A full night flush strategy generally requires a climate where nighttime temperatures in the summer stay below about 67°F and summer diurnal temperature swings are greater than about 25°F (Givoni 1991). The greater the day-to-night temperature swings, the more opportunity there is for night flush. Night flush is least effective in humid regions or in urban areas where the heat island effect can cause air temperatures to remain high through much of the night. Investing significant resources in thermal mass for a night flush strategy may not be justified unless the above climate criteria are met and the cooling season is longer than just a few weeks. See the Climate tab as well as the Whole-House Fans guide for more information on where the night flush strategy is most appropriate.

    The primary sources of airflow available for night flush are wind and whole-house fans. Whole-house fans are particularly useful for night flush because summertime winds tend to die down at night. The stack effect (described in the next section) can aid night flush when wind or fans are not available.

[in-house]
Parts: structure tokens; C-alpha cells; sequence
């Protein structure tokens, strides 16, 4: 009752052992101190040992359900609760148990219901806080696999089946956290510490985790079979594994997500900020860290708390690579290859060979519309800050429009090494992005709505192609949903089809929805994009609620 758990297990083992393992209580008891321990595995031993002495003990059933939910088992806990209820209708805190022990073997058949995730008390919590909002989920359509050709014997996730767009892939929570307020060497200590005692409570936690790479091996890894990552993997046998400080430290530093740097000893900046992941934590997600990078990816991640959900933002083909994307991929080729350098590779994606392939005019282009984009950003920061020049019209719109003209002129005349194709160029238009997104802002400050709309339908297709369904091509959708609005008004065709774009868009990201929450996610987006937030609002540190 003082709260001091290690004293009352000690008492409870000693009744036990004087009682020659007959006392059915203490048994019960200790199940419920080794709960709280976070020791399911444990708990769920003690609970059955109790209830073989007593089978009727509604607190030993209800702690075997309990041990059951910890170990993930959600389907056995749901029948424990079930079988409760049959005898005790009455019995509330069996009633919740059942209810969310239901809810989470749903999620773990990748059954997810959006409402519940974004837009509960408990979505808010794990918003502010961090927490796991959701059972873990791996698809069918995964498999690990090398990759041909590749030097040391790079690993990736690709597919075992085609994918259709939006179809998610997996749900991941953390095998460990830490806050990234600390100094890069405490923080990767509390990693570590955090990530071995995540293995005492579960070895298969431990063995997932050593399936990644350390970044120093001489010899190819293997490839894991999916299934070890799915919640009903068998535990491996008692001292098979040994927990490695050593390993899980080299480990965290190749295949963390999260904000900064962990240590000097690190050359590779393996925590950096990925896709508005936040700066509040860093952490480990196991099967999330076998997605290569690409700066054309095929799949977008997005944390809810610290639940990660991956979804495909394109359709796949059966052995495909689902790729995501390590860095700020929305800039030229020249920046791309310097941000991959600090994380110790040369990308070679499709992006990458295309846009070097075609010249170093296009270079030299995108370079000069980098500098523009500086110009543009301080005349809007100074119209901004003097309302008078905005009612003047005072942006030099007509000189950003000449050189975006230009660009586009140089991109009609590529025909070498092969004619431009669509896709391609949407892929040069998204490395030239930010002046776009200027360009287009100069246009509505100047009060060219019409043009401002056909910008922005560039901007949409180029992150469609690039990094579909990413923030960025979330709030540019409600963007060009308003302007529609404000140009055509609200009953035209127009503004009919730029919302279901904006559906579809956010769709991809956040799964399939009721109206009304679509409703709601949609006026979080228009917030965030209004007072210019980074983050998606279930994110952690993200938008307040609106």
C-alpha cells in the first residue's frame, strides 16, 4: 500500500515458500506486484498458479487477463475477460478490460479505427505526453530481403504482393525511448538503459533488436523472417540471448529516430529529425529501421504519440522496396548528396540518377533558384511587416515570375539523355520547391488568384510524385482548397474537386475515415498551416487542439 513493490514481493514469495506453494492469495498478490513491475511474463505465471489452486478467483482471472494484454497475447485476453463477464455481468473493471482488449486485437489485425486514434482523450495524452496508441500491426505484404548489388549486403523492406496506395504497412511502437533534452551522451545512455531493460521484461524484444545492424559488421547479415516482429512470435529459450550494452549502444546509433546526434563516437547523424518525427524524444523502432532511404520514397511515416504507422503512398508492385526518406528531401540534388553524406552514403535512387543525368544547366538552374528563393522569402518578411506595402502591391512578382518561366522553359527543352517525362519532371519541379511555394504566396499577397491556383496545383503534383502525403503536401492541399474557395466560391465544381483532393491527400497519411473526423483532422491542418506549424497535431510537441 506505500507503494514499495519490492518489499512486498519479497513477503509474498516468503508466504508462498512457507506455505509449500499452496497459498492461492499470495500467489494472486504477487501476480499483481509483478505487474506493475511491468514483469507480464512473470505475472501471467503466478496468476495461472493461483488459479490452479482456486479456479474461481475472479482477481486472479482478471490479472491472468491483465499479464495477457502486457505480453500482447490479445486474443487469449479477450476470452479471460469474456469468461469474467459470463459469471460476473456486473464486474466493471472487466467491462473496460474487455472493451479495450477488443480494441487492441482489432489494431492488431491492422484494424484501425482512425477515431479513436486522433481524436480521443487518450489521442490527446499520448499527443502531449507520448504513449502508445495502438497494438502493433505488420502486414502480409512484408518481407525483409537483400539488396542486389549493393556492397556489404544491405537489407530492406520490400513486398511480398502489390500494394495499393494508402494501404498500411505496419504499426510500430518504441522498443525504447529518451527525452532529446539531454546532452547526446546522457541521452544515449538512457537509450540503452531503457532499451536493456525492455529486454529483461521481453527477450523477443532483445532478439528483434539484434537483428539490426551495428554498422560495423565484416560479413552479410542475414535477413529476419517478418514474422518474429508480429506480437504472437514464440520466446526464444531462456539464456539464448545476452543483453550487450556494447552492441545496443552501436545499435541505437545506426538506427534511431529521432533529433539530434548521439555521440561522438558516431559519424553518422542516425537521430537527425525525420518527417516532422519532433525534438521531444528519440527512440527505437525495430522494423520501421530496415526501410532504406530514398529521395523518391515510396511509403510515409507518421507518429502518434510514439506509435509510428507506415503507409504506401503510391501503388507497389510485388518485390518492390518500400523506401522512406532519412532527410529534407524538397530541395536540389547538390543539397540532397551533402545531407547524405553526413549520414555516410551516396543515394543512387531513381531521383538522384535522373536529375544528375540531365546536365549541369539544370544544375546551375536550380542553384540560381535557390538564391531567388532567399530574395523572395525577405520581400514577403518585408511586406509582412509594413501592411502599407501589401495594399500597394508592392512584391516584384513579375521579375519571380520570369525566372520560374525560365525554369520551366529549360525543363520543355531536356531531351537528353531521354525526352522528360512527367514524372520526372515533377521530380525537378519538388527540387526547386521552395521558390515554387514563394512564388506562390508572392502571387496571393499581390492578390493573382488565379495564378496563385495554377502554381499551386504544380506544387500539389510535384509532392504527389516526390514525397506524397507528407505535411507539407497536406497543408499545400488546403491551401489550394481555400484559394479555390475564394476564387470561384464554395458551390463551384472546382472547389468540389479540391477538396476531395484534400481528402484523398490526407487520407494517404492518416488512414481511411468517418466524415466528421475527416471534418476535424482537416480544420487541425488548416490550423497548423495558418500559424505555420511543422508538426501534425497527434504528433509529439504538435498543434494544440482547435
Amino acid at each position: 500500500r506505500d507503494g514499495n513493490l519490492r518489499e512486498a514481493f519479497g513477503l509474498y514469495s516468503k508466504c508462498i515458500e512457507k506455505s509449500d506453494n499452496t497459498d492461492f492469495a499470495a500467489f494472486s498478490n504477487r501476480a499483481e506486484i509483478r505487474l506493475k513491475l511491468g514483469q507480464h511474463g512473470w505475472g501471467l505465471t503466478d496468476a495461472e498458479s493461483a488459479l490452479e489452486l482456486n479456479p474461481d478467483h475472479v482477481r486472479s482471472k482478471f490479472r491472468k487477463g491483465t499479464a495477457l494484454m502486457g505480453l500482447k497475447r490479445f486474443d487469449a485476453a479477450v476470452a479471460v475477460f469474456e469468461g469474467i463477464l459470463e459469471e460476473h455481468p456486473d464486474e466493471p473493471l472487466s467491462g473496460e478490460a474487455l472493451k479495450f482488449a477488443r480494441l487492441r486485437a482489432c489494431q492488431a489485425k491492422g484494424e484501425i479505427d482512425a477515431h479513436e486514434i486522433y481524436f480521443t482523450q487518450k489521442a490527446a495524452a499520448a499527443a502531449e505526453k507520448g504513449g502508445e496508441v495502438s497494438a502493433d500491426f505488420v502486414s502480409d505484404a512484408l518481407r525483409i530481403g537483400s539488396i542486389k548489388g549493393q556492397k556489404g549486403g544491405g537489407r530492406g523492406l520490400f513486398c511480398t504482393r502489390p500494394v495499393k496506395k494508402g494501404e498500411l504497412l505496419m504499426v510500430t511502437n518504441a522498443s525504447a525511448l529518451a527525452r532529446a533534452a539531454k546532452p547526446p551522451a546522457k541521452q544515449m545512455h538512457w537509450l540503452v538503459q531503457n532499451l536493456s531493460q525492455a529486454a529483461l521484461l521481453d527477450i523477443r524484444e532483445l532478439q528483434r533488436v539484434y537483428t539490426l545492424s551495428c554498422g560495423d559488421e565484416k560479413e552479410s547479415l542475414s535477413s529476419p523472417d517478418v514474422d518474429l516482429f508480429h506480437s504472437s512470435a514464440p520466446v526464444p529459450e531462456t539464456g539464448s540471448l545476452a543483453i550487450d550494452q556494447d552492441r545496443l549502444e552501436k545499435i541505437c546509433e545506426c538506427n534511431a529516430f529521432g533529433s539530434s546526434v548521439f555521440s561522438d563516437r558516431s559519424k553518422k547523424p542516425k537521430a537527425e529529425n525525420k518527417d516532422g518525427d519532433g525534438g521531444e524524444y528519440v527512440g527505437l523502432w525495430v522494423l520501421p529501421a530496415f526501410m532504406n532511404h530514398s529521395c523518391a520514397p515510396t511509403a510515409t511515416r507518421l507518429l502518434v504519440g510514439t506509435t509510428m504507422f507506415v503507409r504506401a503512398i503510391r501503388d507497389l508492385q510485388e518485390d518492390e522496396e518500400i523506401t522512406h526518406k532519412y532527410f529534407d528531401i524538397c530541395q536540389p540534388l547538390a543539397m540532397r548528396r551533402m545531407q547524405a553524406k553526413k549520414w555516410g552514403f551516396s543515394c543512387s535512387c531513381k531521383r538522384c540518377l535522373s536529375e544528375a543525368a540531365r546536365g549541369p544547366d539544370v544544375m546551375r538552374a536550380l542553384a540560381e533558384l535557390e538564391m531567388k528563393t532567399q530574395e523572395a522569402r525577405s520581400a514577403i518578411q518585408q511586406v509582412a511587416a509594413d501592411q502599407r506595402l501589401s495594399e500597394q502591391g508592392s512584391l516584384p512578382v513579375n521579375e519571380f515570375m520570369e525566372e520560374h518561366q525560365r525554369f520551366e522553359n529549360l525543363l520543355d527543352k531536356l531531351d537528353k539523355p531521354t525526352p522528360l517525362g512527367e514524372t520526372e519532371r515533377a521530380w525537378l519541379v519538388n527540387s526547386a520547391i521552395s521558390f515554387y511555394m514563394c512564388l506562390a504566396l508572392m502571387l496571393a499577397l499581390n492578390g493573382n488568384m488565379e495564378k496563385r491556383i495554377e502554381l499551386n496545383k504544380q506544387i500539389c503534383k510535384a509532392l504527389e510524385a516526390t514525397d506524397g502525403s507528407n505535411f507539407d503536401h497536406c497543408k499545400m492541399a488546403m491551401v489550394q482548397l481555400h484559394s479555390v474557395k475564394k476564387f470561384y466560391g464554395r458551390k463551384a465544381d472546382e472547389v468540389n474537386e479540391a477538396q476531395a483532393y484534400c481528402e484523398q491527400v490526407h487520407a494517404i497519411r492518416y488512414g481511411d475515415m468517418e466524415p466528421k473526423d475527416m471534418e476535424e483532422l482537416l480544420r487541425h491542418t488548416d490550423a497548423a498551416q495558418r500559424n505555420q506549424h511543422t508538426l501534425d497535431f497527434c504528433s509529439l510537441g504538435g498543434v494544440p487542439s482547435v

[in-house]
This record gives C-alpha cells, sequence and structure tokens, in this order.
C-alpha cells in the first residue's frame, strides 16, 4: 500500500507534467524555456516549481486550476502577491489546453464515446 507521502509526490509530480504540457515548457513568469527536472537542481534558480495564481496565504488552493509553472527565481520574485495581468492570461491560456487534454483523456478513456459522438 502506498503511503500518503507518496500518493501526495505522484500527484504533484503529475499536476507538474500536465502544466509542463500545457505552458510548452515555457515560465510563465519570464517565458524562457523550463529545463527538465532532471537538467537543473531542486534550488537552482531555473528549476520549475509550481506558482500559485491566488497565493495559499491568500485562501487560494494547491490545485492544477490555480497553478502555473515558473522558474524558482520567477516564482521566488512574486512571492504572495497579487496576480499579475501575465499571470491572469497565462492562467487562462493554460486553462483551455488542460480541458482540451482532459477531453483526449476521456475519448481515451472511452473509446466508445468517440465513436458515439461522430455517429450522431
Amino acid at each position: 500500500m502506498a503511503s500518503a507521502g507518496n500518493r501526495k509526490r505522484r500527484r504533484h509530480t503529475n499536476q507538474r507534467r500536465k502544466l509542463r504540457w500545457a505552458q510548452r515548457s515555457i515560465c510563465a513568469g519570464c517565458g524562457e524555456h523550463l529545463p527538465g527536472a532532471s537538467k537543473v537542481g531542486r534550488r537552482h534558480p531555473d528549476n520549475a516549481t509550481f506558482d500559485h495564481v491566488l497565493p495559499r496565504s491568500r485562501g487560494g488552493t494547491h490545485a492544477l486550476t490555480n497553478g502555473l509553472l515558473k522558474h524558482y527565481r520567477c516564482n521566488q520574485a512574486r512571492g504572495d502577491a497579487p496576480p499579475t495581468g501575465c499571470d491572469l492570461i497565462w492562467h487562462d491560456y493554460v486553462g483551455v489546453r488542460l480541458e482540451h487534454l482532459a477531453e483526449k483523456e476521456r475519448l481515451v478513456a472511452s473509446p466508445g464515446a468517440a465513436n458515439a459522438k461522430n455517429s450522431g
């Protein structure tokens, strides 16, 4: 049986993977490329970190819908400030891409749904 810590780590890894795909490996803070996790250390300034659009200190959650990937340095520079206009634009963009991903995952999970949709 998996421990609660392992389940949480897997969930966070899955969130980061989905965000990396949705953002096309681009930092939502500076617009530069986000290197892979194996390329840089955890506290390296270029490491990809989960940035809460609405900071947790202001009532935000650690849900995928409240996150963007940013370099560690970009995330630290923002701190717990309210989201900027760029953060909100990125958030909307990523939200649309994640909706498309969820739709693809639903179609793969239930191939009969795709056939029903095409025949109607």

The keys to achieving comfort through a full night flush strategy include:

    • nighttime low temperatures below about 67°F
    • day to night temperature swings greater than about 25°F
    • large areas of thermal mass exposed to the building interior
    • high volume of night air flowing through the house (at least 12 to 23 air changes per hour)
    • air directed to flow across interior thermal mass surfaces
    • outside air that is not polluted, smoky, or excessively humid
    • effective shading
    • effective air-sealing and insulation.

     

    Sources of Airflow

    Sources of airflow for passive and low-energy cooling include wind, the stack effect, whole-house fans, ceiling fans, and small exhaust fans (such as kitchen and bath fans).

    Wind